Accommodation: Hotel Windsor

Overview: DAY FOUR: CHURCH AND STATE – Wednesday

Following the morning presentations and discussion, we then have a day trip to visit the oldest Anglican Church in Melbourne on its original site – St Peter’s Eastern Hill (1846) and it is ‘just over the fence’ from Parliament.

Directly opposite is the Roman Catholic Cathedral, St Patrick’s (1858), an inspiring gothic revival from the tip of its soaring spires to the intricate tessellation of its paved floors.

We lunch as we please at a local restaurant such as The European.

You are FREE in afternoon to relax. Maybe you see the National Gallery, the Melbourne cricket ground Sports Museum and Tour, the Shrine of Remembrance or take a Melbourne River Cruise or take the tram to St Kilda and Port Phillip Bay, or head over to Toorak and then Eureka skydeck to absorb the spectacular sights of Melbourne city.

Accommodation: Hotel Windsor

Overview: DAY FIVE: DOING THE BLOCK Thursday

Following the morning presentations and discussion, we take a leisurely stroll down the Paris end of Collins Street to the heart of Melbourne‘s CBD and tour its arcades, the laneway and hidden secrets tour of where old meets new, often in the form of street art. We follow in the footsteps of Melbournians in the golden era who “Did the Block” from Elizabeth to Swanston Streets.

We lunch as we please at a local restaurant along Collins Street.

Our city tour returns to the familiar Flinders St intersection to visit St Paul’s Anglican Cathedral (1891) and/or enjoy afternoon tea with “Chloe” at Young and Jacksons (1861).

Accommodation: Hotel Windsor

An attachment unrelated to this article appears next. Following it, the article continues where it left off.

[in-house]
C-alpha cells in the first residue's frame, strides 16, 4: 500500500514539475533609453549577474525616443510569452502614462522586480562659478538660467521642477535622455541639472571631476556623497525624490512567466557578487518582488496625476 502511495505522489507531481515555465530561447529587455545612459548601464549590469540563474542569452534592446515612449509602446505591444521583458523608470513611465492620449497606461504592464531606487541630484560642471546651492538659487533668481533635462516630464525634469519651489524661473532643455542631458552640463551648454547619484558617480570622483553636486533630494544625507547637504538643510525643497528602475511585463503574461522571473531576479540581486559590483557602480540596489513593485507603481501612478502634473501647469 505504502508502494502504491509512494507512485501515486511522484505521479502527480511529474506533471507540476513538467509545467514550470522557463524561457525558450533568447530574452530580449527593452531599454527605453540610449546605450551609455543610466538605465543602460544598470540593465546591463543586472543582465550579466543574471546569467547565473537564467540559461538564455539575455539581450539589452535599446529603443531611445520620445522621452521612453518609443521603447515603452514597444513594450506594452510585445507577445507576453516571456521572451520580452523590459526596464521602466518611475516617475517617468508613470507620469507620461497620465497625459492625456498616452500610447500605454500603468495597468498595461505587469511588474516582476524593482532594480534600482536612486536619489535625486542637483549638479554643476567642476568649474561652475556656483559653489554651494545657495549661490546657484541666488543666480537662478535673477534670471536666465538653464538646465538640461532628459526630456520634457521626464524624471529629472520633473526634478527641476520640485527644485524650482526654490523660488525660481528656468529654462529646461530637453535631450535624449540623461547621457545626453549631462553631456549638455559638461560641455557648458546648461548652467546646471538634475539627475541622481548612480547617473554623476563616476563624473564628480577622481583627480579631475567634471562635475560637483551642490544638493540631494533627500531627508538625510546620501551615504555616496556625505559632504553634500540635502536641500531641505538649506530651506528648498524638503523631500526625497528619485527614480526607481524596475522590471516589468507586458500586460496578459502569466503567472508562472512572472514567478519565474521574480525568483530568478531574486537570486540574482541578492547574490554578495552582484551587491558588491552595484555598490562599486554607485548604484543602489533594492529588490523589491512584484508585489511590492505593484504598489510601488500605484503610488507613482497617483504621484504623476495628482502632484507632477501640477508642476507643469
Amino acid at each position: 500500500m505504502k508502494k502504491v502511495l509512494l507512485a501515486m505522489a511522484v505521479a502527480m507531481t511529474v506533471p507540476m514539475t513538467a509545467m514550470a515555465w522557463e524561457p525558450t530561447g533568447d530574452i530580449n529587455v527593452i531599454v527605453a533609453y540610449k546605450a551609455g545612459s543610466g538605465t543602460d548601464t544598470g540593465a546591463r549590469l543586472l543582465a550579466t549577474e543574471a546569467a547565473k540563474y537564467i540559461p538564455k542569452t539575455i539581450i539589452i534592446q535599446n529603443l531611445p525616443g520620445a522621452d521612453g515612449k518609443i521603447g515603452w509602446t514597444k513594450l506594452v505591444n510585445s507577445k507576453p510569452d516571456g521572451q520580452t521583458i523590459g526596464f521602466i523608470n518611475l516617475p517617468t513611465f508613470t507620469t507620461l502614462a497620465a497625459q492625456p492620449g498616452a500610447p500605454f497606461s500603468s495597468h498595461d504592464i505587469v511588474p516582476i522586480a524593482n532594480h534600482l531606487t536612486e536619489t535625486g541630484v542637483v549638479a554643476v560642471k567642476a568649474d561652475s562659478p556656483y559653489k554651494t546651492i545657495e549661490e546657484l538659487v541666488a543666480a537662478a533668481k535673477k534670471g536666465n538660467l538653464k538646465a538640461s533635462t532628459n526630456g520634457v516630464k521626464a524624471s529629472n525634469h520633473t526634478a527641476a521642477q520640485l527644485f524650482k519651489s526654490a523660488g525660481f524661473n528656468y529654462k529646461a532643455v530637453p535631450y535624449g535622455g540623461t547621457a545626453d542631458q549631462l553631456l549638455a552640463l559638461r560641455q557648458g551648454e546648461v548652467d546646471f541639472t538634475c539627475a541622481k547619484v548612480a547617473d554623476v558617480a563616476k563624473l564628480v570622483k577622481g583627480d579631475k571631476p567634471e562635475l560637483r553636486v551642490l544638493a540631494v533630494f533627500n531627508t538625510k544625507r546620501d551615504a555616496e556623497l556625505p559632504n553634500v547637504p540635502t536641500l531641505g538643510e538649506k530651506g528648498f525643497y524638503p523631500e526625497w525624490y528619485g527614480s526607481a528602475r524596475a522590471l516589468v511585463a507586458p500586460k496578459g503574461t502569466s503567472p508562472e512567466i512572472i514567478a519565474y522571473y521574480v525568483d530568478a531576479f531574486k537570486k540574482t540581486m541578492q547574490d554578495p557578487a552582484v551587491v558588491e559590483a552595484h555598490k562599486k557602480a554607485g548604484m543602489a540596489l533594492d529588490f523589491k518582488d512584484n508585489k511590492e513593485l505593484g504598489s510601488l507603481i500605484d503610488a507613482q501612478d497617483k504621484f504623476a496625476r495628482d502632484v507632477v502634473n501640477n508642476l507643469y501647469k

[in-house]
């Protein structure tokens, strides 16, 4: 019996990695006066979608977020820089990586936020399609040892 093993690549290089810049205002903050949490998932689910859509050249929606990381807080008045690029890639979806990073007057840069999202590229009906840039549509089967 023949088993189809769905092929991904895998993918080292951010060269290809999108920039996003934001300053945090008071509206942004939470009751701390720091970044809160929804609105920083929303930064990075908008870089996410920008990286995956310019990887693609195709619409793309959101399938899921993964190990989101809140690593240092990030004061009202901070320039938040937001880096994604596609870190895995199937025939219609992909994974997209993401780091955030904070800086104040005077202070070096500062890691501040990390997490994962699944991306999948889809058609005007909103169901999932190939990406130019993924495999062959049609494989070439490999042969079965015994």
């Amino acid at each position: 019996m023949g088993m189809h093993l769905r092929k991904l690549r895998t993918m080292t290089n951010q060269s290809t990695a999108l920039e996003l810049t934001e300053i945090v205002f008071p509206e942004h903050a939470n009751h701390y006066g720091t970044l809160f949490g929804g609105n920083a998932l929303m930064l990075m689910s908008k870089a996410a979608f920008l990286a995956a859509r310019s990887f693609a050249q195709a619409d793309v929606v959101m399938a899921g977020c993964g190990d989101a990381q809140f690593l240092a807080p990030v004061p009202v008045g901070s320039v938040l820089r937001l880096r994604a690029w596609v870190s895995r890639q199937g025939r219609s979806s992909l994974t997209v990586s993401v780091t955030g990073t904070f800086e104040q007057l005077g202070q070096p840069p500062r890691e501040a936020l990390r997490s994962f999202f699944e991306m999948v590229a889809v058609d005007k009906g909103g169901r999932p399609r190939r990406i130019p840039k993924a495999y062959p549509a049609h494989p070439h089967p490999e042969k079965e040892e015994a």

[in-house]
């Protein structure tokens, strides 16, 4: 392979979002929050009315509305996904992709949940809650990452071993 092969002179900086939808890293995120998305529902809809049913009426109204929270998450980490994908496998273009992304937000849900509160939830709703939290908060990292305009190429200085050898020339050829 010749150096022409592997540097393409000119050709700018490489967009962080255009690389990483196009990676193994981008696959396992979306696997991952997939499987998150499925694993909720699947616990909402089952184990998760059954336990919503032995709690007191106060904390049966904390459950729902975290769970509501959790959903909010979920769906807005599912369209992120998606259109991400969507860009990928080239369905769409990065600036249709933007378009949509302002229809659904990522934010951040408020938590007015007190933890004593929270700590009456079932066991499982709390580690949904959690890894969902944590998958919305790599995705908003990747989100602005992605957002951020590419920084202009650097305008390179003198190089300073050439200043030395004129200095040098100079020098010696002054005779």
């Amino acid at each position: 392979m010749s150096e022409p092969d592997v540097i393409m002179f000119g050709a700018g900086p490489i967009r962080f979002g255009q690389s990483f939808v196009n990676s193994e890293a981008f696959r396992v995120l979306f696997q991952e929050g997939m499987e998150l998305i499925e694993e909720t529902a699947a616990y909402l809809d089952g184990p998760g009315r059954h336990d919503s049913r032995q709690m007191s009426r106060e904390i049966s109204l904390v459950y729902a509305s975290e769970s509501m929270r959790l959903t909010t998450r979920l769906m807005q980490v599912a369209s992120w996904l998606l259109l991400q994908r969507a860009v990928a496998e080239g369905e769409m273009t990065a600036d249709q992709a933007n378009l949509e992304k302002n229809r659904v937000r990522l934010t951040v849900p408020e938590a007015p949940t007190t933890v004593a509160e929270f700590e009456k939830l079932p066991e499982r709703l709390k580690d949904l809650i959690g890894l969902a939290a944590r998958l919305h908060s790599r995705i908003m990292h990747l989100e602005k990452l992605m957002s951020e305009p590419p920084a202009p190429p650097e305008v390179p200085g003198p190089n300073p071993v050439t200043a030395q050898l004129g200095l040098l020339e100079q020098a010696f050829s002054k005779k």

Overview: DAY SIX: TO MARKET TO MARKET – Friday

We meet in the foyer after an early breakfast for a briefing before tramming it to the Queen Victoria Market (1878). The Queen Victoria Market has seen many transformations but still maintains the charm and bustle that cries out Marvellous Melbourne and as an attraction holds a significant place in Australian history as our nation’s most iconic fresh produce market.

An historic landmark spread over two city blocks, it is a vibrant inner-city market where you can shop at over 600 small businesses for everything from Australian fruit and vegetables, local and imported gourmet foods, clothing and souvenirs. We have a talk from a local guide who shares Melbourne‘s history of this market.

Lunch as you go.

In the afternoon we visit the Melbourne Immigration Museum.

The Immigration Museum is located on Flinders Street in the Old Customs House displaying Australia‘s immigration history and helps us trace Marvellous Melbourne through the influx of arrivals seeking a new life, commerce, gold and settlement especially in the second half of the nineteenth century.

The building in fact occupies the site of one of the first buildings in the city, Fawkner’s Hotel, built in 1835 by John Pascoe Fawkner, one of the founders of Melbourne.

Accommodation: Hotel Windsor

Overview: DAY SEVEN: THE HOTEL WINDSOR (1883) Saturday

After Breakfast we say farewell to Marvellous Melbourne and each other as the Study Tour ends.

Accommodation: Hotel Windsor

1
Following in the footsteps of Golden Era Melbournians who ‘did the Block’ on Collins Street and the Block Arcade
2
Staying among the Marvellous Melbourne splendour of the Windsor Hotel
3
Learning about Melbourne’s history and architecture at morning sessions with our guide and guest speakers
4
Seeing the UNESCO World Heritage Listed Royal Exhibition Building
5
Visiting Parliament House and the Old Treasury building and learning how the Gold Rush transformed Victoria

What’s included in the tour.

  • 6 nights accomodation
  • 6 breakfasts, 1 lunch, 3 dinners.
  • Transport by modern and comfortable coach.
  • Entrances and sightseeing as specified.
  • Services of Tour Leader for the duration of tour
  • Detailed Preparatory Information

What’s not included in our Tour

  • Return Domestic airfares
  • Comprehensive travel insurance.
  • Items of a personal nature, such as telephone calls and laundry
Royal Exhibition Building
Flinders Street Station
Sunset over Melbourne and Yarra River
State library
Athenaeum on Collins Street Melbourne VIC
Queen Victoria Market Melbourne Victoria
Parliament of Victoria Melbourne